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Jun 14, 2022

Why Cyprus could be Middle East’s Monaco. “THE TIMES”

The 7am direct flight to Cyprus on a Wednesday earlier this month was packed. Passengers on the front row of the plane had the red eyes of people who had been awake all night but, undaunted, ordered gin and tonic. By the time the plane was halfway through the four-and-a-half-hour flight to Paphos a hostess announced we had run out of prosecco. She was promptly booed by the crowd.

It is the first full tourist season for Cyprus since the start of the pandemic. Temperatures here range from a pleasant 20C to a hot 35C, and this summer Brits are having a free run of the island – the easternmost country in the European Union – and the property on offer, with little foreign competition.

Until recently the island had gained the nickname of Moscow on the Med – or Cypruski – thanks to the number of Russians, usually among the fiercest home­ hunters, who are thought to account for about 40,000 of the island’s 1.2 million population. In some areas the street signs are in Greek, English and Russian.

The war in Ukraine has marked a tipping point. Russians are no longer allowed to travel, and last month Cyprus’s government decided to strip eight Russian oligarchs of their Cypriot citizenship after they were sanctioned by the EU. The island has hosted about 15,000 Ukrainian refugees since the invasion.

There is another reason why Russians might not be as ubiquitous as before. Last year a government inquiry found that more than half of the passports Cyprus issued between 2013 and 2019 through the “golden passport” programme – through which the island was selling Cypriot citizenship, and therefore EU citizenship, to wealthy foreigners – were illegal.

Locals argue there has been an upside. “The passport scheme has actually improved the waterfront,” says Costas Constantis, a sales executive of Leptos Estates, a substantial local property developer that is also the biggest private landlord on the island – and the second largest after the Orthodox Church. He argues that the increasing demand from foreign investors has raised the quality of the housing stock. “But the way it was done was wrong and it worked against us, giving us a lot of bad publicity.”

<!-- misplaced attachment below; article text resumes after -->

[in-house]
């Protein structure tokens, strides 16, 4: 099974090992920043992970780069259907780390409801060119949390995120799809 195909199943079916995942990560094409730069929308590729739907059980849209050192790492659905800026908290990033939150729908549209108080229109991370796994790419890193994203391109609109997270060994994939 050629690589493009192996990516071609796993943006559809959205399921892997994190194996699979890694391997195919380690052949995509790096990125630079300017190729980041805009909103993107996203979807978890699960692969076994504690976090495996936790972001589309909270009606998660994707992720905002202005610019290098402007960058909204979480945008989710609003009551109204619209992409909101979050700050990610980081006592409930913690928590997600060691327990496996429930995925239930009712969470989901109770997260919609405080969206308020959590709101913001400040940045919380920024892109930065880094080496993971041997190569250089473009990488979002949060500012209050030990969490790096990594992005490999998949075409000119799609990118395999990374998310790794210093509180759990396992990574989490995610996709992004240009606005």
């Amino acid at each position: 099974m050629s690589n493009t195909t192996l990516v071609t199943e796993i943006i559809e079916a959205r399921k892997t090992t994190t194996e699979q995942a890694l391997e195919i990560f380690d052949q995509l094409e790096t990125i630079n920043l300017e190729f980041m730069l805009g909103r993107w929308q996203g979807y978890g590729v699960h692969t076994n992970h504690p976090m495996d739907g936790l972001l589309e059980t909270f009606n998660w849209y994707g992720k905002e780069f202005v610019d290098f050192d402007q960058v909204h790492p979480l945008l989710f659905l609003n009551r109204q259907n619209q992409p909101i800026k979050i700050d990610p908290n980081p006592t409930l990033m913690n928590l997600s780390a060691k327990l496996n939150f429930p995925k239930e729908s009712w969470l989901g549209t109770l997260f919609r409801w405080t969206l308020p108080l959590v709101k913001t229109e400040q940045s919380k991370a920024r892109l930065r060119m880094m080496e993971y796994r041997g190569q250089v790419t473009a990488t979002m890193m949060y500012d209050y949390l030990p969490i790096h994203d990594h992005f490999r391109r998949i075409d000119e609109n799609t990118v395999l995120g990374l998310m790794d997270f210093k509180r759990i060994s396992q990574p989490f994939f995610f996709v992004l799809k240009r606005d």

In 1974, the year of the Greek coup d’etat and subsequent Turkish invasion of the island, Paphos was a tiny fishing village. “You would come here 20 years ago and think ‘how quaint’, but compared to now it looked like a dump,” Constantis says.

Leptos Estates has some 20 projects under construction around the island. Near to Coral Beach Hotel, on the edge of the Akamas peninsula, a national park and Unesco reserve, it has built 63 villas known as Coral Seas on land that was once a banana plantation. The villas sit in a gated community and most of them have private swimming pools; a communal gym and pool sit at the centre of the scheme. The white villas are vast, spanning between 3,200 and 5,300 sq ft. Prices here go from €690,000 (£585,000) for a three-bedroom property on the back of the estate up to €3.9 million for a five-bedroom waterfront villa.

Driving up the olive tree-studded hills around Paphos, Constantis shows me another scheme: Kamares Village. Here the properties don’t have the classic Greek island style of white, clean geometry, but a more traditional Cypriot charm. “Externally they look like traditional Cypriot farmhouses with big ceramic urns, but inside they are modern and have all the comforts,” Constantis says. Villas here range in price from €300,000 all the way up to €5 million, depending on location, size and amenities. The developer also offers investors the option to purchase a plot of land and self-build their own house.

Constantis says that there are two types of British homebuyers here: the ones after holiday bolt holes who “tend to buy apartments for less than €300,000, mainly to have a place to go to”, and digital nomads or retirees looking to relocate. “They prefer two or three-bedroom detached houses in a village setting. These are people coming to live here; they make good use of the properties and they don’t mind mixing with the locals.”

It’s not hard to see why these homes are so popular. They are enormous by British standards and solidly built. They are also fairly cheap, with the average house price in Paphos last year little more than €100,000.